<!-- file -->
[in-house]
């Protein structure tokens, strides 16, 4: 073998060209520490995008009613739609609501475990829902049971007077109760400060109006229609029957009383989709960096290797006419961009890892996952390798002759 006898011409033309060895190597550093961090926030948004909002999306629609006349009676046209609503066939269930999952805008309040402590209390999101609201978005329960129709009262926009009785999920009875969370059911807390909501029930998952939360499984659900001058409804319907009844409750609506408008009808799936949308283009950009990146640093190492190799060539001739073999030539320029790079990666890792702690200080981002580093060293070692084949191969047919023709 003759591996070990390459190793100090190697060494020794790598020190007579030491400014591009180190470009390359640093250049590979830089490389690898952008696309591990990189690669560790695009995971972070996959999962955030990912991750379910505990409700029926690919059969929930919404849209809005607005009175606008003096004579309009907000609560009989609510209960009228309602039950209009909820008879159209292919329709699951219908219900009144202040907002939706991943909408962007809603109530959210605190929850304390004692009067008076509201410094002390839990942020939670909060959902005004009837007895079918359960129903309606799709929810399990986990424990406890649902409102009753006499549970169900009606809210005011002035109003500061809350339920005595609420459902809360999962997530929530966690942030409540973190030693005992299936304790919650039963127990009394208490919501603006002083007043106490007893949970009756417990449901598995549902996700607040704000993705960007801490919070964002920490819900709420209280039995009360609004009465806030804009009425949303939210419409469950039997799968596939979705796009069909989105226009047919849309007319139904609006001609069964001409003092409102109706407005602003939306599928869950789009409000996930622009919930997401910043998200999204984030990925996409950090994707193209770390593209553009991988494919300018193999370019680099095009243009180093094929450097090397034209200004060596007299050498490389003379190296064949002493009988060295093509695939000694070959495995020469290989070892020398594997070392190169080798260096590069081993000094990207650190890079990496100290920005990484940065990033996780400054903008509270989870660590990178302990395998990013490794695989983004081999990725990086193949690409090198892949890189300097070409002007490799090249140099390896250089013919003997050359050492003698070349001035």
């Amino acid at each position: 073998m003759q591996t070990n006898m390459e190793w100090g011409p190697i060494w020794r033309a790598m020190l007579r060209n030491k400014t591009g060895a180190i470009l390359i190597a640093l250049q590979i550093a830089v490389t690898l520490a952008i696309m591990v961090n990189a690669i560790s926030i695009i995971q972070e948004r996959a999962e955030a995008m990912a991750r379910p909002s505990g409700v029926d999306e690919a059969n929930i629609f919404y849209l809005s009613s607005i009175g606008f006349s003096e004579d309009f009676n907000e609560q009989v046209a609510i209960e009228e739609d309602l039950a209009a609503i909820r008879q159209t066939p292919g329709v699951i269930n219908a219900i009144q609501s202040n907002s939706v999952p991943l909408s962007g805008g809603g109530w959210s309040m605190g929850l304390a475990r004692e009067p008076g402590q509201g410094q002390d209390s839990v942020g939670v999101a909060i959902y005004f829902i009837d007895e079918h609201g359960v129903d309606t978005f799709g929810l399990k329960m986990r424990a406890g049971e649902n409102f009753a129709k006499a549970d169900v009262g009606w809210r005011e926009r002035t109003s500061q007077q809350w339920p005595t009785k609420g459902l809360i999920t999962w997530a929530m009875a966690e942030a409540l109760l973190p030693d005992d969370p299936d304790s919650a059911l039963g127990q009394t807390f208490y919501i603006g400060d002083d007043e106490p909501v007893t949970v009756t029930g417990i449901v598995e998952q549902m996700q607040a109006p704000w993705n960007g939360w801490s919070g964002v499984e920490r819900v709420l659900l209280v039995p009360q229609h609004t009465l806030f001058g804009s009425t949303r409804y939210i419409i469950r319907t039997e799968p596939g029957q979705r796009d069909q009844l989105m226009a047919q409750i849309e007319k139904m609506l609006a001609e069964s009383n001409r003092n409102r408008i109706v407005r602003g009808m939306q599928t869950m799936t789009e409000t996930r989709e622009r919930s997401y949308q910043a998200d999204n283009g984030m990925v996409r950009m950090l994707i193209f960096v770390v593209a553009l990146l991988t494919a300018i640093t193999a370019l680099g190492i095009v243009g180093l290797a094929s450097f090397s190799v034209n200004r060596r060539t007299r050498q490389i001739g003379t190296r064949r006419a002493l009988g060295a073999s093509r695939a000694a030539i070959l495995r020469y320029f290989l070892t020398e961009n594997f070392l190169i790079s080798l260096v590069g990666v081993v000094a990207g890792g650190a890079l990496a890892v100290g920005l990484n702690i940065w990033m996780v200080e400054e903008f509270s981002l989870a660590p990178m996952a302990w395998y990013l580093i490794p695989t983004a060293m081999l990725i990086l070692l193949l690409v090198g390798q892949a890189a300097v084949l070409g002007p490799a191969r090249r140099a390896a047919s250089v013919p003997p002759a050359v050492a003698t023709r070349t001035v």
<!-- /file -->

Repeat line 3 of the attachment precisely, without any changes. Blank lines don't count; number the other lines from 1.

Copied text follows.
């Amino acid at each position: 073998m003759q591996t070990n006898m390459e190793w100090g011409p190697i060494w020794r033309a790598m020190l007579r060209n030491k400014t591009g060895a180190i470009l390359i190597a640093l250049q590979i550093a830089v490389t690898l520490a952008i696309m591990v961090n990189a690669i560790s926030i695009i995971q972070e948004r996959a999962e955030a995008m990912a991750r379910p909002s505990g409700v029926d999306e690919a059969n929930i629609f919404y849209l809005s009613s607005i009175g606008f006349s003096e004579d309009f009676n907000e609560q009989v046209a609510i209960e009228e739609d309602l039950a209009a609503i909820r008879q159209t066939p292919g329709v699951i269930n219908a219900i009144q609501s202040n907002s939706v999952p991943l909408s962007g805008g809603g109530w959210s309040m605190g929850l304390a475990r004692e009067p008076g402590q509201g410094q002390d209390s839990v942020g939670v999101a909060i959902y005004f829902i009837d007895e079918h609201g359960v129903d309606t978005f799709g929810l399990k329960m986990r424990a406890g049971e649902n409102f009753a129709k006499a549970d169900v009262g009606w809210r005011e926009r002035t109003s500061q007077q809350w339920p005595t009785k609420g459902l809360i999920t999962w997530a929530m009875a966690e942030a409540l109760l973190p030693d005992d969370p299936d304790s919650a059911l039963g127990q009394t807390f208490y919501i603006g400060d002083d007043e106490p909501v007893t949970v009756t029930g417990i449901v598995e998952q549902m996700q607040a109006p704000w993705n960007g939360w801490s919070g964002v499984e920490r819900v709420l659900l209280v039995p009360q229609h609004t009465l806030f001058g804009s009425t949303r409804y939210i419409i469950r319907t039997e799968p596939g029957q979705r796009d069909q009844l989105m226009a047919q409750i849309e007319k139904m609506l609006a001609e069964s009383n001409r003092n409102r408008i109706v407005r602003g009808m939306q599928t869950m799936t789009e409000t996930r989709e622009r919930s997401y949308q910043a998200d999204n283009g984030m990925v996409r950009m950090l994707i193209f960096v770390v593209a553009l990146l991988t494919a300018i640093t193999a370019l680099g190492i095009v243009g180093l290797a094929s450097f090397s190799v034209n200004r060596r060539t007299r050498q490389i001739g003379t190296r064949r006419a002493l009988g060295a073999s093509r695939a000694a030539i070959l495995r020469y320029f290989l070892t020398e961009n594997f070392l190169i790079s080798l260096v590069g990666v081993v000094a990207g890792g650190a890079l990496a890892v100290g920005l990484n702690i940065w990033m996780v200080e400054e903008f509270s981002l989870a660590p990178m996952a302990w395998y990013l580093i490794p695989t983004a060293m081999l990725i990086l070692l193949l690409v090198g390798q892949a890189a300097v084949l070409g002007p490799a191969r090249r140099a390896a047919s250089v013919p003997p002759a050359v050492a003698t023709r070349t001035v």